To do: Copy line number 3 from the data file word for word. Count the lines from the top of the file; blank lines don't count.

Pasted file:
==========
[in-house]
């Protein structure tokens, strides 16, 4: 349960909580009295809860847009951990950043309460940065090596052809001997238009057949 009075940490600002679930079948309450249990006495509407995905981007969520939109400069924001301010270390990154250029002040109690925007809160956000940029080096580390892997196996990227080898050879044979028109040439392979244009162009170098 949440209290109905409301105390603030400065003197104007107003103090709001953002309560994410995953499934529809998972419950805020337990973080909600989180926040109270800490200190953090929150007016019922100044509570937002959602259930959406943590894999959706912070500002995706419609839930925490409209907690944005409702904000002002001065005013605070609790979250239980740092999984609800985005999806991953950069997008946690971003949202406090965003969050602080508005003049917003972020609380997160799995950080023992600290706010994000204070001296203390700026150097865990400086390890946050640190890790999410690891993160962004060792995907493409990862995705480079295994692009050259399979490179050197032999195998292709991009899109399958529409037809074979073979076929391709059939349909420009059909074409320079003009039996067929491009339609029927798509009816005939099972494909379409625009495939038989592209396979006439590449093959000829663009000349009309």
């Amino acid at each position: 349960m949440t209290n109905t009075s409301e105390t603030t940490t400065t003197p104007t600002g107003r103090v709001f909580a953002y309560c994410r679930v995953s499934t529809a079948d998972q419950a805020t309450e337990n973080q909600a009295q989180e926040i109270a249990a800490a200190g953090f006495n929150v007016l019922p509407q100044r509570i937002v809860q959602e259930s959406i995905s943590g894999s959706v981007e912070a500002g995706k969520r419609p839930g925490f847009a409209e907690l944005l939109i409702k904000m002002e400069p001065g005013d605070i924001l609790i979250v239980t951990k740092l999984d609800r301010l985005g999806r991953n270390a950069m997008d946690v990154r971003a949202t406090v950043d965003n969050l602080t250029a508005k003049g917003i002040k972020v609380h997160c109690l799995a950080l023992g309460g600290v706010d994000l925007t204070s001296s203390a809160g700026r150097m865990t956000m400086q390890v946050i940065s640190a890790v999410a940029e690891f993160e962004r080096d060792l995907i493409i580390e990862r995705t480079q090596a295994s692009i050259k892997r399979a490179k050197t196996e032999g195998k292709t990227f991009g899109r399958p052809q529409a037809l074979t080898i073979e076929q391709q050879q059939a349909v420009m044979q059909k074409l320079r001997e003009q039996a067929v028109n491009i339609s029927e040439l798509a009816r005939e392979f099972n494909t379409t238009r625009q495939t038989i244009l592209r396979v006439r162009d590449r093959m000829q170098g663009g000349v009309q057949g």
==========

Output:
């Amino acid at each position: 349960m949440t209290n109905t009075s409301e105390t603030t940490t400065t003197p104007t600002g107003r103090v709001f909580a953002y309560c994410r679930v995953s499934t529809a079948d998972q419950a805020t309450e337990n973080q909600a009295q989180e926040i109270a249990a800490a200190g953090f006495n929150v007016l019922p509407q100044r509570i937002v809860q959602e259930s959406i995905s943590g894999s959706v981007e912070a500002g995706k969520r419609p839930g925490f847009a409209e907690l944005l939109i409702k904000m002002e400069p001065g005013d605070i924001l609790i979250v239980t951990k740092l999984d609800r301010l985005g999806r991953n270390a950069m997008d946690v990154r971003a949202t406090v950043d965003n969050l602080t250029a508005k003049g917003i002040k972020v609380h997160c109690l799995a950080l023992g309460g600290v706010d994000l925007t204070s001296s203390a809160g700026r150097m865990t956000m400086q390890v946050i940065s640190a890790v999410a940029e690891f993160e962004r080096d060792l995907i493409i580390e990862r995705t480079q090596a295994s692009i050259k892997r399979a490179k050197t196996e032999g195998k292709t990227f991009g899109r399958p052809q529409a037809l074979t080898i073979e076929q391709q050879q059939a349909v420009m044979q059909k074409l320079r001997e003009q039996a067929v028109n491009i339609s029927e040439l798509a009816r005939e392979f099972n494909t379409t238009r625009q495939t038989i244009l592209r396979v006439r162009d590449r093959m000829q170098g663009g000349v009309q057949g």